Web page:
Bottom line: I’m starting to realize those are the wrong questions. The real ones are “who is a storyteller?” or “what is a storyteller?” or “what is storytelling?”
In today’s world, when the professional Modus Vivendi has become, “I say who and what I am, and who are you to say I’m not”, it’s pretty obvious people get confused with their professional identity.
Now, I’m not going to try and solve the nonexistent “we are all storytellers” issue around people in marketing, gaming, leadership, science, continue the list as far as you want. First, they don’t introduce themselves as storytellers, although they claim to ‘do’ storytelling. It doesn’t say ‘storyteller’ on their business cards and even more – if you ask someone else about what those people do they will say, “ah, she’s into marketing”. So they know who they are, everybody else does, good for them, matter solved.
The real problem is within the storytelling domain – us, storytellers. Because of the great desire to be inclusive (which for some reason is interpreted as kindness although to me it feels like running away from responsibility), many of us reflect “anything goes”. Well, almost. Still, as humans, we need a clear identity and differentiators so we can know who and where we are, where we want to go, and if we are proceeding in that direction. That’s perfectly normal, and as long as those differentiators arise naturally from the core of the art and what it means to be a storyteller, we’ll be ok.
‘Professional’ isn’t an organic storytelling positioning differentiator. Neither is ‘Master’, although it sounds more holistic and therefore as-if closer to storytelling. But do these titles actually mean something substantial?
Let’s look at ‘professional’ and leave storytelling aside. Let’s go for ‘professional musician’.
Professional musicians are people who:
- Can perform on any requested level, any part of the musical narrative they were trained in and preferably beyond.
- Who’s main agenda, the thing they are busy with most of their productive hours, is music.
- Who expect to receive compensation for their musical ability and practice, since it is what society gains from their choice of occupation, and its own need for what these people can provide.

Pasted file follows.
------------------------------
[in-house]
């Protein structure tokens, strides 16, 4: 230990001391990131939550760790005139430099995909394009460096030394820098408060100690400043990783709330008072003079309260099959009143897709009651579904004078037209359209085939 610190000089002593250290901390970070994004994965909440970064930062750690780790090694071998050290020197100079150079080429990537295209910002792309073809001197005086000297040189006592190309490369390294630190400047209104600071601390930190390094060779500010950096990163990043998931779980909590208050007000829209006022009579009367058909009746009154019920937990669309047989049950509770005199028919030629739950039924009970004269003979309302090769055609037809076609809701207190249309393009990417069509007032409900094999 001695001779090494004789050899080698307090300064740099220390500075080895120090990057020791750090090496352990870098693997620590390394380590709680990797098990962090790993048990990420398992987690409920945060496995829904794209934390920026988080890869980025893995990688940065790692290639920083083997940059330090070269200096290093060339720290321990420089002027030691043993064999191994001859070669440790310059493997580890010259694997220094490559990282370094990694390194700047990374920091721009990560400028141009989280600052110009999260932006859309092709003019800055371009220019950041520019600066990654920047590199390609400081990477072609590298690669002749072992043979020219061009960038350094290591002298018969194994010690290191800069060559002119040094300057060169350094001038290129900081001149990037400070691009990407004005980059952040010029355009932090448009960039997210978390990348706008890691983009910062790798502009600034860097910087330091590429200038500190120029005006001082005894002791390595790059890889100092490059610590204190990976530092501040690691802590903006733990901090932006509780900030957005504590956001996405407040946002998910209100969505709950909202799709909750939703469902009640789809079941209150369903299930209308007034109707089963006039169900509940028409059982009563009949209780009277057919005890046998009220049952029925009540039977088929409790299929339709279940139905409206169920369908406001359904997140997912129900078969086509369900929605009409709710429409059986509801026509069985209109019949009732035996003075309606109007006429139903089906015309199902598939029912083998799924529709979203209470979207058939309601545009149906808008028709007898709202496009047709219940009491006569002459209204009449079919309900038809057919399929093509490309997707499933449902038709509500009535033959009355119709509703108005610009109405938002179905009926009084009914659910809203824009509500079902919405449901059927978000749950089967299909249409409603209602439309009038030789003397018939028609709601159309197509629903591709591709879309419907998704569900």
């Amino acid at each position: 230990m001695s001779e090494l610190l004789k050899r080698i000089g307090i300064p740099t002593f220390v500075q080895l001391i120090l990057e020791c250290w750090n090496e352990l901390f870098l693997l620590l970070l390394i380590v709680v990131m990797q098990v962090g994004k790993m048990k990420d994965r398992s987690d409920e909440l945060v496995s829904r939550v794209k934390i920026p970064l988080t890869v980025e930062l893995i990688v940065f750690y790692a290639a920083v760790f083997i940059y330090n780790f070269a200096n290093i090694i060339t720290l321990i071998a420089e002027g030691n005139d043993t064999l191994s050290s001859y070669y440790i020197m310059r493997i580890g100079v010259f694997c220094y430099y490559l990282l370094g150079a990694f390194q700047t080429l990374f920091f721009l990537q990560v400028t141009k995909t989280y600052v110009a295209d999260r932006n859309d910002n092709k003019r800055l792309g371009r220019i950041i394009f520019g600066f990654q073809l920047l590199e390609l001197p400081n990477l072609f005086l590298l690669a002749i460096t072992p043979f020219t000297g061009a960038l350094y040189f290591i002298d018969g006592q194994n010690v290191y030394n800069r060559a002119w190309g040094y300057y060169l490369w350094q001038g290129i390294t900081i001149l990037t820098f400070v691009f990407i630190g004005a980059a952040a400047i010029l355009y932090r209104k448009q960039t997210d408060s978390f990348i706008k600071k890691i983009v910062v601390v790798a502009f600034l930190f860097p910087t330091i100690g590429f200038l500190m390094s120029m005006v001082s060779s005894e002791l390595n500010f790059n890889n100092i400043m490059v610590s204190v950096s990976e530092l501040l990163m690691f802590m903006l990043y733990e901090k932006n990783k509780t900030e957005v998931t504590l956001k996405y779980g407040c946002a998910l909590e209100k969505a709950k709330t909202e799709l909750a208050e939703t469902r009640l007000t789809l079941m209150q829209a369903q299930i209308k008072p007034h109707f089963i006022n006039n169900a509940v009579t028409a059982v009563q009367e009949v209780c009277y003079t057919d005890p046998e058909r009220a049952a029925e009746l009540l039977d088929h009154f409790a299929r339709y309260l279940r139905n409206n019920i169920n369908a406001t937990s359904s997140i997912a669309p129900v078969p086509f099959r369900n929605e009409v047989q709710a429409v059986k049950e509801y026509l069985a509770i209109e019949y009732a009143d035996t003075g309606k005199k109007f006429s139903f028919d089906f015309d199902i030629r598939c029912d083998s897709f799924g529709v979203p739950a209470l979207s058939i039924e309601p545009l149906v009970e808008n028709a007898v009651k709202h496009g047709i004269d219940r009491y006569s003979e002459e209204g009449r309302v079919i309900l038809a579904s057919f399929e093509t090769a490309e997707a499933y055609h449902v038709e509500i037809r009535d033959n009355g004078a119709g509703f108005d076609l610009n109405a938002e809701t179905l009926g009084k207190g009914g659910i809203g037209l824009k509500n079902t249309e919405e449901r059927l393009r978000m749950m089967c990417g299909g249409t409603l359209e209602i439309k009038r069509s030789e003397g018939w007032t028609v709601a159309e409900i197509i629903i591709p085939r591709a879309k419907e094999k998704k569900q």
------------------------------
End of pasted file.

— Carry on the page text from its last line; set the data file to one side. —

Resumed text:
- Who can conduct their matters in what is considered at least basic to professionalism – arriving on time and prepared for your part, participating to the best of your ability, taking part in all discussions about performance practices and interpretation (musicianship), respecting the rules of the ensemble you are part of.
- Who take care of their continuous professional development, so they don’t turn stale and gain more flexibility and possibilities.
If I’ve forgot something you’re invited to add to this list, but basically – that’s it. Going back to my question – does ‘professional’ mean something substantial? in music it sure does. Only the first point “can perform on any requested level, any part of the musical narrative they were trained in and preferably beyond” means about ten years of methodological training in playing an instrument, voice, practicing solfege, theory, basic composition, playing with various ensembles, attending concerts, attending camps and intensives, singing in a choir and if you’re really into it, even way more than that.
Quite obviously, this is not a description of your neighbor’s 18 years old son playing electric guitar or the trumpet in their garage; even he knows that.
So why is it so difficult to define “professional storyteller?” I’m leaving the pondering to you. I’ll just add that once upon a time, thousands of years ago, storytellers were storytellers. They were never bothered with the “professional” part because if they didn’t reach a certain degree of ability they wouldn’t see themselves as “storyteller” and neither would society; maybe a disciple or a teller to be. In that framework, the word ‘master’ suddenly does mean something substantial, doesn’t it?